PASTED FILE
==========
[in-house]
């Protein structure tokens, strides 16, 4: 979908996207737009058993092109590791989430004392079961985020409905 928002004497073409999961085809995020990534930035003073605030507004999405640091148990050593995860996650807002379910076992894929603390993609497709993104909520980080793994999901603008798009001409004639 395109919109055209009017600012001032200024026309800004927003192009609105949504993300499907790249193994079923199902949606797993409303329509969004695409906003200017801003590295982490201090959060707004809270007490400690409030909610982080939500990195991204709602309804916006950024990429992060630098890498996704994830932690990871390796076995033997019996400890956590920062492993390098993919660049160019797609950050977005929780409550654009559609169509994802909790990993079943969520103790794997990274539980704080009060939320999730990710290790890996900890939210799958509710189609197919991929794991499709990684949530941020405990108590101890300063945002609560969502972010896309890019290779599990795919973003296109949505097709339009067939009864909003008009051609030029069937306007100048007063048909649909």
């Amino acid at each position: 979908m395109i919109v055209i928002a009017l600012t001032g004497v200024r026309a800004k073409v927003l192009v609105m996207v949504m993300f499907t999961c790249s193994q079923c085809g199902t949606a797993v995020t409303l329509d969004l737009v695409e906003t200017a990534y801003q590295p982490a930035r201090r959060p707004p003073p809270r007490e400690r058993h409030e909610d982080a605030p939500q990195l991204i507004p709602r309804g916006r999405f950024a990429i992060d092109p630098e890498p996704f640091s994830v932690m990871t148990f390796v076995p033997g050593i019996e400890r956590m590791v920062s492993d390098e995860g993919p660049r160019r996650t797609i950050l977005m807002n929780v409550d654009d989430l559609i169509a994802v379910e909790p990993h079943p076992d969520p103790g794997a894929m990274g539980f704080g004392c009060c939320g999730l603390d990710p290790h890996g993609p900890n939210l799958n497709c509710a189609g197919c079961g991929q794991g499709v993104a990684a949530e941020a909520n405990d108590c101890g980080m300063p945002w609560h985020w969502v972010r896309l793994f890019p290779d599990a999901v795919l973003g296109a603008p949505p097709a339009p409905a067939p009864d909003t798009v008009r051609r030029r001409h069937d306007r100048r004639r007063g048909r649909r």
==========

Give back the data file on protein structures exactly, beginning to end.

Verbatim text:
[in-house]
């Protein structure tokens, strides 16, 4: 979908996207737009058993092109590791989430004392079961985020409905 928002004497073409999961085809995020990534930035003073605030507004999405640091148990050593995860996650807002379910076992894929603390993609497709993104909520980080793994999901603008798009001409004639 395109919109055209009017600012001032200024026309800004927003192009609105949504993300499907790249193994079923199902949606797993409303329509969004695409906003200017801003590295982490201090959060707004809270007490400690409030909610982080939500990195991204709602309804916006950024990429992060630098890498996704994830932690990871390796076995033997019996400890956590920062492993390098993919660049160019797609950050977005929780409550654009559609169509994802909790990993079943969520103790794997990274539980704080009060939320999730990710290790890996900890939210799958509710189609197919991929794991499709990684949530941020405990108590101890300063945002609560969502972010896309890019290779599990795919973003296109949505097709339009067939009864909003008009051609030029069937306007100048007063048909649909």
């Amino acid at each position: 979908m395109i919109v055209i928002a009017l600012t001032g004497v200024r026309a800004k073409v927003l192009v609105m996207v949504m993300f499907t999961c790249s193994q079923c085809g199902t949606a797993v995020t409303l329509d969004l737009v695409e906003t200017a990534y801003q590295p982490a930035r201090r959060p707004p003073p809270r007490e400690r058993h409030e909610d982080a605030p939500q990195l991204i507004p709602r309804g916006r999405f950024a990429i992060d092109p630098e890498p996704f640091s994830v932690m990871t148990f390796v076995p033997g050593i019996e400890r956590m590791v920062s492993d390098e995860g993919p660049r160019r996650t797609i950050l977005m807002n929780v409550d654009d989430l559609i169509a994802v379910e909790p990993h079943p076992d969520p103790g794997a894929m990274g539980f704080g004392c009060c939320g999730l603390d990710p290790h890996g993609p900890n939210l799958n497709c509710a189609g197919c079961g991929q794991g499709v993104a990684a949530e941020a909520n405990d108590c101890g980080m300063p945002w609560h985020w969502v972010r896309l793994f890019p290779d599990a999901v795919l973003g296109a603008p949505p097709a339009p409905a067939p009864d909003t798009v008009r051609r030029r001409h069937d306007r100048r004639r007063g048909r649909r």